This strategy, which seems odd considering the end has been spoiled for the audience, serves two purposes: The characters themselves all believe that their lives are controlled by destiny and luck, and Romeo is a prime example of this. Fate and fortune are closely related in the play, as they both concern events that are out of human control.
Then, thinking Juliet dead, he poisons himself. Romeo kills himself mere moments before Juliet wakes up.
Through his hasty actions, Romeo arguably drives the play toward tragedy more aggressively than any other character. As a priest, Friar Laurence naturally believes that destiny exists, as God has planned out all events.
Though the Prologue offers the first and perhaps most famous example of celestial imagery in Romeo and Juliet, references to the stars, sun, moon, and heavens run throughout the play, and taken as a whole that imagery seems to express a different view of human responsibility.
Fate as a dominating force is evident from the very beginning of the play. In Act V, scene i, Romeo demonstrates his belief in the power of dreams to foretell the future once again when he believes that he will be reunited with Juliet on the basis of another dream. She agrees to marry him because she needs evidence that he Romeo and juliet full essay truly committed to her.
He kills Tybalt in a blind rage. Friar Laurence also shows his belief in the power of destiny over people. Then I defy you, stars! There is ample evidence of both fate and free will in the play, and the presence of both greatly affects the interpretation of the plot and the characters.
His impulsiveness has made him a romantic icon in our culture, but in the play it proves his undoing. Romeo not only acknowledges the power of the stars, which tell what fate has in store through astrology, but he also believes that his destiny is to die. This line leads many readers to believe that Romeo and Juliet are inescapably destined to fall in love and equally destined to have that love destroyed.
By telling us that Romeo and Juliet are destined to die because of their bad luck, Shakespeare gives us the climax of the play before it even begins. Romeo never thinks his actions through, and his lack of foresight makes him responsible for their dire consequences. The fact that Friar Laurence, Juliet, Romeo, and the other characters in the play believe so strongly in fate and fortune is not surprising, given Either Romeo or Juliet, it is suggested, could have halted the headlong rush into destruction at any of several points.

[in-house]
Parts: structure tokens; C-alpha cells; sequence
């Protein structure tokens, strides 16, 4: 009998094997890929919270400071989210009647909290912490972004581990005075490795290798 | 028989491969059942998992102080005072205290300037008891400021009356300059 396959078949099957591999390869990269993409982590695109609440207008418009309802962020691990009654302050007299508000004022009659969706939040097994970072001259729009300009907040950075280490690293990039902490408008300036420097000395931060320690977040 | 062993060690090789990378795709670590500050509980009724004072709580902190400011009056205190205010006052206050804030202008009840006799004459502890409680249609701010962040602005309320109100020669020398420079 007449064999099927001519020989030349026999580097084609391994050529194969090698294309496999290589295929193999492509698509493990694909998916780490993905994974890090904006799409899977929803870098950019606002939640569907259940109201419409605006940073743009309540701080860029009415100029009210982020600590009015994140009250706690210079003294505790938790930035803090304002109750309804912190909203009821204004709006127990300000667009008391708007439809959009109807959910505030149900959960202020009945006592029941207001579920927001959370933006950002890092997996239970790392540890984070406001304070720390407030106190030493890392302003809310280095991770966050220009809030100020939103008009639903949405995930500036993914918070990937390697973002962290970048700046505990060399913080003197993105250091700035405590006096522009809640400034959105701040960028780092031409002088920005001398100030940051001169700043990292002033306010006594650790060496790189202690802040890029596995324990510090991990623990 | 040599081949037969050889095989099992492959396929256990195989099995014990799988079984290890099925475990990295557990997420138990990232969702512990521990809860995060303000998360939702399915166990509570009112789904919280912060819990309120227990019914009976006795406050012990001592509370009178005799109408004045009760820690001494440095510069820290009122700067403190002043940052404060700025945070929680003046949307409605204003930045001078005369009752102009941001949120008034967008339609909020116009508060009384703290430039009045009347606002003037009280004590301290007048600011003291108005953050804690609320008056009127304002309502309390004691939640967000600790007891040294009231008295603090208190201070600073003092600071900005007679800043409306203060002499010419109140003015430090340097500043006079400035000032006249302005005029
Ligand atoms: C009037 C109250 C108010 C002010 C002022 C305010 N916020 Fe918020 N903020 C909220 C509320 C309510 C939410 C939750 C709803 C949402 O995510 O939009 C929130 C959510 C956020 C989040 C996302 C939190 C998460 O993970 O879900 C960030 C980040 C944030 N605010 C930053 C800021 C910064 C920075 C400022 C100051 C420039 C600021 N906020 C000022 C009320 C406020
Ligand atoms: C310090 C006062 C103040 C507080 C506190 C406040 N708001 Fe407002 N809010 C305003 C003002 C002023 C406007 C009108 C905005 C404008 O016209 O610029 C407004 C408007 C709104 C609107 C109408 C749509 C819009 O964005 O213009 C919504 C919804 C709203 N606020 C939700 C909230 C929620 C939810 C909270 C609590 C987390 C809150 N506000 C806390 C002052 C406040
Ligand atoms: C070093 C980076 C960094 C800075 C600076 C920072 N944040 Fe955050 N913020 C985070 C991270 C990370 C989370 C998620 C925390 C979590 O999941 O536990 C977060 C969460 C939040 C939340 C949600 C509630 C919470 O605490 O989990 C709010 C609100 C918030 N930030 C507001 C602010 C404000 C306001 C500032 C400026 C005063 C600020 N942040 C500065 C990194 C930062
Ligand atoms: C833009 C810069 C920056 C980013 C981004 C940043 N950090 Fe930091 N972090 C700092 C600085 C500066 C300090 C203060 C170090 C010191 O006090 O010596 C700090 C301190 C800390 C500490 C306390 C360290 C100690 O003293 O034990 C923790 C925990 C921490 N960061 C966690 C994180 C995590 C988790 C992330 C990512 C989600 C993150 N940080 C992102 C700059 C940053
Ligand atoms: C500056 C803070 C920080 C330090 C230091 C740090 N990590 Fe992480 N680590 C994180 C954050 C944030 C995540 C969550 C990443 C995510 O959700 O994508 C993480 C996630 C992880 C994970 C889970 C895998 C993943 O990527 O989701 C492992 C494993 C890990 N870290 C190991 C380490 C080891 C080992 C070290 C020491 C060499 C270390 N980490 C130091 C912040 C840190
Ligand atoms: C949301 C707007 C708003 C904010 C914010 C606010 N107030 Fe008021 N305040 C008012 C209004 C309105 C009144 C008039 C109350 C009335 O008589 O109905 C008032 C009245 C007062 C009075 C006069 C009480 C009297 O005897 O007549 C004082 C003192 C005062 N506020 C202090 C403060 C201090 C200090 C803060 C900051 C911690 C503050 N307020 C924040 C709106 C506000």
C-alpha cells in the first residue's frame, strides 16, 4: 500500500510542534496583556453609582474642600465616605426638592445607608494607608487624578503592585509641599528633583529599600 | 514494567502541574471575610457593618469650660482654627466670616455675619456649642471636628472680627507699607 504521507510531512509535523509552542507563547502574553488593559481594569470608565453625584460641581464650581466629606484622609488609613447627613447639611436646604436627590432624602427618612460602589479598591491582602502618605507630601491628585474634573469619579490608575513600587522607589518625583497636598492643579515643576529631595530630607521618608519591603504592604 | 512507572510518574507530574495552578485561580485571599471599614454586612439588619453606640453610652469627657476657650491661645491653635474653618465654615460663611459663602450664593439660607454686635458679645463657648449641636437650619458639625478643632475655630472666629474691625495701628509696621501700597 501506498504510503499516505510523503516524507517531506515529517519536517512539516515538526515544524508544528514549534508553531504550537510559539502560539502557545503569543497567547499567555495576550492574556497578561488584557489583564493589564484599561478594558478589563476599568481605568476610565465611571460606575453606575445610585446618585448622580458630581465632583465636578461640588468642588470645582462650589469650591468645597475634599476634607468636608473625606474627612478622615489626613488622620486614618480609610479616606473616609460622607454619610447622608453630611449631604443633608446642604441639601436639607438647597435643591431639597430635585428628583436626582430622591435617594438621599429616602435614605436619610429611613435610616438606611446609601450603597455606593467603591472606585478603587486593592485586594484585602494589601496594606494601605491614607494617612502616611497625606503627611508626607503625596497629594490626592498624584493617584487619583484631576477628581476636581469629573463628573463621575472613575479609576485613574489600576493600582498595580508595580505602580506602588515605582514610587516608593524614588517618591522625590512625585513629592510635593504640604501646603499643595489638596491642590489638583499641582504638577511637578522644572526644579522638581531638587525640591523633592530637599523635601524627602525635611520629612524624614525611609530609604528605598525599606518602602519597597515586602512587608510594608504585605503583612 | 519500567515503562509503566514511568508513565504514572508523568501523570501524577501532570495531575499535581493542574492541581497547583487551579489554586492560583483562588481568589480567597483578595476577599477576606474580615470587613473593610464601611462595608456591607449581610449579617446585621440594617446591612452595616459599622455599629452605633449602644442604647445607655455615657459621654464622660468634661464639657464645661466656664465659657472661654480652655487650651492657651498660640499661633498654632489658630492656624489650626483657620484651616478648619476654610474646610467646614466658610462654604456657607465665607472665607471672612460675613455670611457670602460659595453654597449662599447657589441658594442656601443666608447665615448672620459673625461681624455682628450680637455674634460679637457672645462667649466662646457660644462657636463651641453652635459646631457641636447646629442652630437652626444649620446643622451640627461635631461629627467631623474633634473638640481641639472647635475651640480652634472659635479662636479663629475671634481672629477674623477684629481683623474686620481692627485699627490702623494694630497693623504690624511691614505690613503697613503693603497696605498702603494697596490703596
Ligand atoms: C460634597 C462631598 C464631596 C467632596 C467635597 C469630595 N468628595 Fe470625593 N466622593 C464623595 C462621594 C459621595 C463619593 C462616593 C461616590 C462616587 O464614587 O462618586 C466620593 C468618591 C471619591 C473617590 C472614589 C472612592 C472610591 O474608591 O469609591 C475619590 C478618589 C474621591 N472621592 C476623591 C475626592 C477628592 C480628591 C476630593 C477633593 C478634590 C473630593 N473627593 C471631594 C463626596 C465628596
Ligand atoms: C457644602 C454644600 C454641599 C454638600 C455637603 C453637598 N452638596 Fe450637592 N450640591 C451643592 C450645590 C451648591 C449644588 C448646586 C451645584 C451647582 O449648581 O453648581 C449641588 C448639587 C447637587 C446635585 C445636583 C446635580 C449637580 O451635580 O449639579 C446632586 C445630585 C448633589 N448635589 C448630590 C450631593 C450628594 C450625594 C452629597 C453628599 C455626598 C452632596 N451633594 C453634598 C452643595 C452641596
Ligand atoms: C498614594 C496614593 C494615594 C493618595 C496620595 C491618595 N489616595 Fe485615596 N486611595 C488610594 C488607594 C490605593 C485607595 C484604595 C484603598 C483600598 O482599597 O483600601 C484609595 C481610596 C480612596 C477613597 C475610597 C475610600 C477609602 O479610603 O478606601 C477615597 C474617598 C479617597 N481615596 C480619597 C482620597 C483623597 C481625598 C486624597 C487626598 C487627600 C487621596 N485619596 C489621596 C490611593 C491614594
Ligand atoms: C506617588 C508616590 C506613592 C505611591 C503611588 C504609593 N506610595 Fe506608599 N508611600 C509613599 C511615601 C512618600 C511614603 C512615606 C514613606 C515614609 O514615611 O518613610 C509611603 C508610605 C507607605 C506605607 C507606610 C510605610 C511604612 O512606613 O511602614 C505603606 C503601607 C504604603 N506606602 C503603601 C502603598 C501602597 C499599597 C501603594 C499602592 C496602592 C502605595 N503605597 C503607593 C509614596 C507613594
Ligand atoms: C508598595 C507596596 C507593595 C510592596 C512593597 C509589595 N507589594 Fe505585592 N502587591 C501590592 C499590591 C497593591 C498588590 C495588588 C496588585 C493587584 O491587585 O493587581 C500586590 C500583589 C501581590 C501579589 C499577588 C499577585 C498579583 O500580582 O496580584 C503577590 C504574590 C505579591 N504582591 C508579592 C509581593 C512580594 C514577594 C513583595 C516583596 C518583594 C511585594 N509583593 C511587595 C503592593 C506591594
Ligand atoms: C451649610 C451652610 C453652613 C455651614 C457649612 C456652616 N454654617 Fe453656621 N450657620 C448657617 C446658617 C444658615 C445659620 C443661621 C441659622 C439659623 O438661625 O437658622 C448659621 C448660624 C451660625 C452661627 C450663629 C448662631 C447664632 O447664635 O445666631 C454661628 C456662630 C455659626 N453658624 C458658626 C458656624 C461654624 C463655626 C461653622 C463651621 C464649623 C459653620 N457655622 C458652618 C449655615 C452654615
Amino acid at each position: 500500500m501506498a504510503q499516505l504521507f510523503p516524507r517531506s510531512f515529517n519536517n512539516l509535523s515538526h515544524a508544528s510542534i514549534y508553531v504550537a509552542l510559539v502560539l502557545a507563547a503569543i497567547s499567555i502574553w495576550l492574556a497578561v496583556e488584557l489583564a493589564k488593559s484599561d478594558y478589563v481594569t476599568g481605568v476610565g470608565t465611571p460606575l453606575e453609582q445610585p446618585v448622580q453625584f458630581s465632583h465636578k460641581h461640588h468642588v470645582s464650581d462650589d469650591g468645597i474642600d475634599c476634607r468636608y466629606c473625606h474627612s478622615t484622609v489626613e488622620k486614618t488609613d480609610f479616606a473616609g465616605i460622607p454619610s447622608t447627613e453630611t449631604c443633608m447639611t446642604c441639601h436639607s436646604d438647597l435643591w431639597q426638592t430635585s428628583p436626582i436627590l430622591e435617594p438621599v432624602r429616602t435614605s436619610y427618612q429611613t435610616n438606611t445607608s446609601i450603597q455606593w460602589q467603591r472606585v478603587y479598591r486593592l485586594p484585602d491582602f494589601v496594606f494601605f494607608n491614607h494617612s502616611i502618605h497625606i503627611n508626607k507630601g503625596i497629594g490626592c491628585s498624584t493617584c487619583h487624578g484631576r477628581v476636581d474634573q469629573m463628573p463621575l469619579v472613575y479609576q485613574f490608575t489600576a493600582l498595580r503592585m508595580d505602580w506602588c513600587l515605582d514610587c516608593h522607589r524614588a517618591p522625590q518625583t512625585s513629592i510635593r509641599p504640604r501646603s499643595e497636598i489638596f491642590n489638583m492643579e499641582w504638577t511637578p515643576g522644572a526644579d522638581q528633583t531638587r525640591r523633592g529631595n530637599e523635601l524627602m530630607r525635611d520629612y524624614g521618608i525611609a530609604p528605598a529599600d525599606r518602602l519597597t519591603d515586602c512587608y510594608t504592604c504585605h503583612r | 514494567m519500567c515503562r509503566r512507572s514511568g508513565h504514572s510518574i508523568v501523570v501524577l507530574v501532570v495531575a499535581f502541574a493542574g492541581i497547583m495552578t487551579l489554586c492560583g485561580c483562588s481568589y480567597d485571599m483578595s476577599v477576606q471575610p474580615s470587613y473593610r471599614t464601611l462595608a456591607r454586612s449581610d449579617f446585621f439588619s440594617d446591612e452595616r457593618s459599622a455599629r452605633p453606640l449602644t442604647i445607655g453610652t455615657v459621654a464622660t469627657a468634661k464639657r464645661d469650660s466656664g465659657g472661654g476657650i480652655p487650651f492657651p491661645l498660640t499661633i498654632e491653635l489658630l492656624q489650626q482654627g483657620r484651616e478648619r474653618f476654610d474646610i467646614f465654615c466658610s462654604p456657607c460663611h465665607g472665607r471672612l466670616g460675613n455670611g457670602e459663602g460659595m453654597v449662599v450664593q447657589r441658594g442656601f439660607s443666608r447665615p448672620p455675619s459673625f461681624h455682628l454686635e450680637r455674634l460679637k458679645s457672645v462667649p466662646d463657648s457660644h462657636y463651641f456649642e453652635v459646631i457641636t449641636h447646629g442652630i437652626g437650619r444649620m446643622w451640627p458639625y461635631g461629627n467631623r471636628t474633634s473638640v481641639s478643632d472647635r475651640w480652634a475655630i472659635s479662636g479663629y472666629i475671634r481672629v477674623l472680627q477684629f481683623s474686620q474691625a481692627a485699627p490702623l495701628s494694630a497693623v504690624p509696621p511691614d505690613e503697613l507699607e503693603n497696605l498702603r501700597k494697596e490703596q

Though Juliet proves a strong-willed partner for Romeo, she bears less of the blame for their joint fate because she, at least, is wary of the speed at which they progress. Their friends, their families, and their society each played a role in creating the tragic circumstances.
Juliet demonstrates here that she not only believes in the power of luck and fate over her own situation, but that Romeo himself has faith in those concepts.
All men call thee fickle. Other characters in the play believe in the power of fate as well. Though each of her choices ends up getting her and her lover deeper into trouble, those choices are at least the result of sober, careful reflection.
Only when she sees her beloved dead does she succumb to his style of rashness, killing herself out of grief. In the closing family portrait, the Capulets and the Montagues gather around the tomb to witness the consequences of their absurd conflict. If thou art fickle, what dost thou with himThat is renowned for faith?
In the balcony scene, she compares their love to lightning, which flares up suddenly but can just as quickly fade into darkness.
Friar Laurence then has the misfortune of accidentally tripping over gravestones while running to meet Juliet, which delays his arrival until after Romeo has committed suicide. The entire section is 1, words. When Romeo runs to his cell after killing Tybalt, Friar Laurence acknowledges that Romeo does indeed have bad luck: However, when Balthasar informs him that Juliet is dead, Romeo once again rails against the power of fate: The crucial letter from Friar Lawrence goes missing due to an ill-timed outbreak of the plague.
Friar Laurence recognizes the power of fate to overrule his good intentions when Juliet awakens: Do the characters have the ability to choose what they want to do, or are they simply destined to participate in death and destruction?
However, the friar will also become a victim of fate by the end of the play.Essay about Romeo and Juliet by William Shakespeare Words 3 Pages In the tragic romance, Romeo and Juliet, William Shakespeare displays an example of how teenage love can embrace the feelings of the young but also cause destruction, not only in.
Shakespeare’s Romeo and Juliet is a tragic play in which a pair of star-crossed lovers commit suicide, when their family’s feud. In Romeo and Juliet there is an emphasis on the theme of communication and the tragedy of misunderstanding.
The examples of this in the play are the fight between Romeo, Mercrutio and Tybalt, when Juliet’s parents believe that she is crying over the death of Tybalt but really she is crying for Romeo and the miscommunication between Friar.
Essays and criticism on William Shakespeare's Romeo and Juliet - Essays. Shakespeare’s Romeo and Juliet has an edge-of-the-seat plot full of murder, love, feuding, and betrayal.
Driving this tragic play forward is the fast-paced, witty, and convoluted dialogue of the script. Free Romeo and Juliet papers, essays, and research papers.Download